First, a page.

Nova Scotia Co-operative Council buys 3 buildings in Truro for affordable housing

One of the three buildings purchased by the Nova Scotia Co-operative Council. (Submitted by the Nova Scotia Co-operative Council - image credit)
One of the three buildings purchased by the Nova Scotia Co-operative Council. (Submitted by the Nova Scotia Co-operative Council - image credit)

The tenants of three buildings in Truro, N.S., were nervous when they heard their homes were for sale but they can now breathe a sigh of relief.

With help from the province, the Nova Scotia Co-operative Council bought the homes from a private owner in order to keep the 15 units affordable.

The tenants will be able to maintain their current rents, most of which range from $600 to $900.

"We've made a commitment to the tenants that we won't even consider raising the rents for at least two years," Dianne Kelderman, the council's president and CEO, said in an interview.

"And in one case of a young mother with two young children, she's paying $1,650 for her place, which is very high, so we're actually going to be reducing her rent."

Sandra Finney is a pensioner who has been living in one of the buildings for more than a decade. Her rent is currently $469 per month, and she said it's "excellent" that it will stay that way for now.

"The cost of living now is wicked, very wicked," Finney said. "And when they said, 'Well, [rent] won't go up for two years,' I said, 'Wow, that's a good feeling,' because they're not raising our [pension] cheques any."

Provincial funding

The province gave the council a $1.7-million low-interest mortgage through the Community Housing Acquisition Program to purchase the buildings.

The Department of Community Services will also provide more than $78,000 annually for operations and support services, Kelderman said. Most of those funds will go toward paying for a housing support worker to help the tenants connect to other agencies in the community, for example, or to make sure the tenants are "in a healthy place both personally, and being able to stay in the building," she said.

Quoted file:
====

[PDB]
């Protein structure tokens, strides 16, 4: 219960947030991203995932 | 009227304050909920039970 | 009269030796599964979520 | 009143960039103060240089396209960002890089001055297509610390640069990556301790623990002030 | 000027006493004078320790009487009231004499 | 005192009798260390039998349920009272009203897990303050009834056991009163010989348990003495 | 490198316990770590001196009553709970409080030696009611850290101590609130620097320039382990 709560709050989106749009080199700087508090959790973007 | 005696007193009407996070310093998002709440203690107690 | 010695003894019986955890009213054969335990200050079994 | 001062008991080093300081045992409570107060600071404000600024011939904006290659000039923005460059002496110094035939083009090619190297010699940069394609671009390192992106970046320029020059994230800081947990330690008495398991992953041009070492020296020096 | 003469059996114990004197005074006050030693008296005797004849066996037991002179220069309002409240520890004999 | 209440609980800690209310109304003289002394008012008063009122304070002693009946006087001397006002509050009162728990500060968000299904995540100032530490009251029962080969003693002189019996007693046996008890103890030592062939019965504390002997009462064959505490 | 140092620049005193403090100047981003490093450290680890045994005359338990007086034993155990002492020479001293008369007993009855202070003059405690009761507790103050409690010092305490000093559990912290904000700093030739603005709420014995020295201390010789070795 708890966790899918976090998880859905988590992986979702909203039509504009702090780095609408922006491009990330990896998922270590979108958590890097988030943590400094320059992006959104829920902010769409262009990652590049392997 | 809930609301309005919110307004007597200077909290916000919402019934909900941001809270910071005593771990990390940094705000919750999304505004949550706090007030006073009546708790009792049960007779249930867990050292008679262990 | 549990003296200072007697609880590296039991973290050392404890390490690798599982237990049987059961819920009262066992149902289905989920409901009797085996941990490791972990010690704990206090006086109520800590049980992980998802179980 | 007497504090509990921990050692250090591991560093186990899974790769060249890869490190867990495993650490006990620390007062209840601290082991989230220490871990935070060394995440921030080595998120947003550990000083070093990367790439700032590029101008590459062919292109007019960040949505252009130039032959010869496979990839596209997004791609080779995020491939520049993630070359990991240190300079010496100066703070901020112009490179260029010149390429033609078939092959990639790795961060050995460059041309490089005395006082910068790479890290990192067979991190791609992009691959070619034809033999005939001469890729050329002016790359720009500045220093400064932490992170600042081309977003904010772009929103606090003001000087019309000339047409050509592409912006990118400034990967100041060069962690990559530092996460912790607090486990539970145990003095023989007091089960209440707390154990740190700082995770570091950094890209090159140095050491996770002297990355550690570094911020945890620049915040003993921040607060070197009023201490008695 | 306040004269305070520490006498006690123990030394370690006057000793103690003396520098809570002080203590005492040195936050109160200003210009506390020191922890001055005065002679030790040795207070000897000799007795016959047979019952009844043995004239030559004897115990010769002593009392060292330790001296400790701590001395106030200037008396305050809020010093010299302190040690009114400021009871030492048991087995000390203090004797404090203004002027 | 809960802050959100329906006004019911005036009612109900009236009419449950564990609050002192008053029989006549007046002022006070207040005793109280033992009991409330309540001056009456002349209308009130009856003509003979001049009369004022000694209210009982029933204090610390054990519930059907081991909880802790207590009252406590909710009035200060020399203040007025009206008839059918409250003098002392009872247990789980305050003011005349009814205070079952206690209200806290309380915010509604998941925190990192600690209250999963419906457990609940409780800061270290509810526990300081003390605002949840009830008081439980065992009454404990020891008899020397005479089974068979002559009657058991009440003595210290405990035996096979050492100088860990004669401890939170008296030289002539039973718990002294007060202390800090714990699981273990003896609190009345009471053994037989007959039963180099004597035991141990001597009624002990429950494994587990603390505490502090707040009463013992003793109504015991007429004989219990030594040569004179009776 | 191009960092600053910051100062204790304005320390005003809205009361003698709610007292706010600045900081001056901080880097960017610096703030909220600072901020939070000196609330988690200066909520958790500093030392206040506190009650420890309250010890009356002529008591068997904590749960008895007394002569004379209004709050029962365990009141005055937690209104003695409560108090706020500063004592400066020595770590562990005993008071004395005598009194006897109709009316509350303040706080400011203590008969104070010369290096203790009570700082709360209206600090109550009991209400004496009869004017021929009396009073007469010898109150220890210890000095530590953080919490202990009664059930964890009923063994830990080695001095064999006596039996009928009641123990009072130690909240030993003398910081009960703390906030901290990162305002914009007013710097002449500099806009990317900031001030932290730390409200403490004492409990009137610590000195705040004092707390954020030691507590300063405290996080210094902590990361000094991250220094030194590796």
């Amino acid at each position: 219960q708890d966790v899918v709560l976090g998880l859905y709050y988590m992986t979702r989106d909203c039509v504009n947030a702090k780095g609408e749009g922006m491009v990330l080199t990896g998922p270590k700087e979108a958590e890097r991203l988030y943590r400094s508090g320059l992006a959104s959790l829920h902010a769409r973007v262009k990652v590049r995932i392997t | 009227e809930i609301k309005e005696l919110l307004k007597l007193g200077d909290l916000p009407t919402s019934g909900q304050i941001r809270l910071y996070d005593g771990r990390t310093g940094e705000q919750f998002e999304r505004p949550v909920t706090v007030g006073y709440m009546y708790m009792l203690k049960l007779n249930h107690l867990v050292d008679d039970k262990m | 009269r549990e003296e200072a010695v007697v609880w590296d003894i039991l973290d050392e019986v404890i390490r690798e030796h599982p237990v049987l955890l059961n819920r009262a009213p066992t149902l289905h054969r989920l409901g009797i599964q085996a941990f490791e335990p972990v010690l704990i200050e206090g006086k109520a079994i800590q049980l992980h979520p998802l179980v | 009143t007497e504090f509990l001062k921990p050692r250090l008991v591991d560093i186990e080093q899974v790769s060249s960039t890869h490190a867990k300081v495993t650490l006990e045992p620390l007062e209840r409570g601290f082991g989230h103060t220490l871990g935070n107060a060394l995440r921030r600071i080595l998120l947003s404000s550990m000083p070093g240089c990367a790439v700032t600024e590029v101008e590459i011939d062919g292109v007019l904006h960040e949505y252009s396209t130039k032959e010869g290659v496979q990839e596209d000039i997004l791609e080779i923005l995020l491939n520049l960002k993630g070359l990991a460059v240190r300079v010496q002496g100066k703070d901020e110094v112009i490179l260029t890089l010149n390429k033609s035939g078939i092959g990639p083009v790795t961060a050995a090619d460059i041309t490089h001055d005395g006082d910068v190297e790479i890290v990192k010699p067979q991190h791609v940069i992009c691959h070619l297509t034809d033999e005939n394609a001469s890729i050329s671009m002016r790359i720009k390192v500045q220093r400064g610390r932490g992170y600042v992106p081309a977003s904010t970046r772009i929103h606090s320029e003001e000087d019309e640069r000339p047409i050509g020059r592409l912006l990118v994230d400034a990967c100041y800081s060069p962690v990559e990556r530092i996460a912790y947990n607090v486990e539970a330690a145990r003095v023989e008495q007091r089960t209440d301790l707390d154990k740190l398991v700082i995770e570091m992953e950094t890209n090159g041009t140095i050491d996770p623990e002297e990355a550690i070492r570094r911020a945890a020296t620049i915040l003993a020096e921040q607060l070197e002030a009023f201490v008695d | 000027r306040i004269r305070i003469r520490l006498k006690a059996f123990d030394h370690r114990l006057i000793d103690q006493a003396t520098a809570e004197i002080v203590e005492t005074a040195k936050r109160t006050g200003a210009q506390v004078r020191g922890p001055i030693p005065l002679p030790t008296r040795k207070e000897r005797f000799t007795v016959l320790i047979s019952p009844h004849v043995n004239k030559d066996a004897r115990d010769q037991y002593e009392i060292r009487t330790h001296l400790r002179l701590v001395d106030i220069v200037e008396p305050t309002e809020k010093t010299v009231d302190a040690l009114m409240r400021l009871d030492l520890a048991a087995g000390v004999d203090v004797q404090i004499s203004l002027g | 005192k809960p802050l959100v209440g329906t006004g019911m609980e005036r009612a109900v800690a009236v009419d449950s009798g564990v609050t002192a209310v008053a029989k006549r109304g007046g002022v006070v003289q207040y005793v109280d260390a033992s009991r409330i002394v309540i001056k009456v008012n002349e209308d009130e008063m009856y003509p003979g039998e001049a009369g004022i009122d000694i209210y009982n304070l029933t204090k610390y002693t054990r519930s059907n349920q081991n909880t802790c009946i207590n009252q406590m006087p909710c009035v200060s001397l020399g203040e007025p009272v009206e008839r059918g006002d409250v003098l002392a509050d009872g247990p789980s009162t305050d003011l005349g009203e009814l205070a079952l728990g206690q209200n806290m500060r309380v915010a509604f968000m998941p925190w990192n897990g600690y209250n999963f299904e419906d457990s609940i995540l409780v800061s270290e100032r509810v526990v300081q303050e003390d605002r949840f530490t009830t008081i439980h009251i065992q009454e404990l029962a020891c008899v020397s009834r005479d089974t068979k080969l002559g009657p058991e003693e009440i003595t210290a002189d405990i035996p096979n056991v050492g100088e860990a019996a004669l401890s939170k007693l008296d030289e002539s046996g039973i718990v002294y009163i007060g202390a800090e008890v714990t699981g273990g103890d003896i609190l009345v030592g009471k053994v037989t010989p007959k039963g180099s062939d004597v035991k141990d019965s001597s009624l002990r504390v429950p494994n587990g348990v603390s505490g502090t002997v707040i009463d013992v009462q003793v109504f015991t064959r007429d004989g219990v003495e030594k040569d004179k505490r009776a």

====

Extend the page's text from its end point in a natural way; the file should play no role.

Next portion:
Submitted by the Nova Scotia Co-operative Council
Submitted by the Nova Scotia Co-operative Council

Some of the tenants are low-income but the demographics are mixed, Kelderman said.

"It's young people, it's young women and children ... it's persons with disabilities. We have I think four immigrant families living there," she said. "I would say the majority of them, or at least 70 per cent of them, are working."

Other ventures across the province

Kelderman said the council decided to get into the affordable housing sector two years ago during an annual business planning session with its board.

"We decided that it was time for us to step up and be a part of the solution for affordable housing," she said.

Since then, the organization has acquired 86 affordable housing units across the province, in New Glasgow, Pictou and Truro.

They plan to expand further, with a new 20-unit project in Pictou expected to break ground this summer.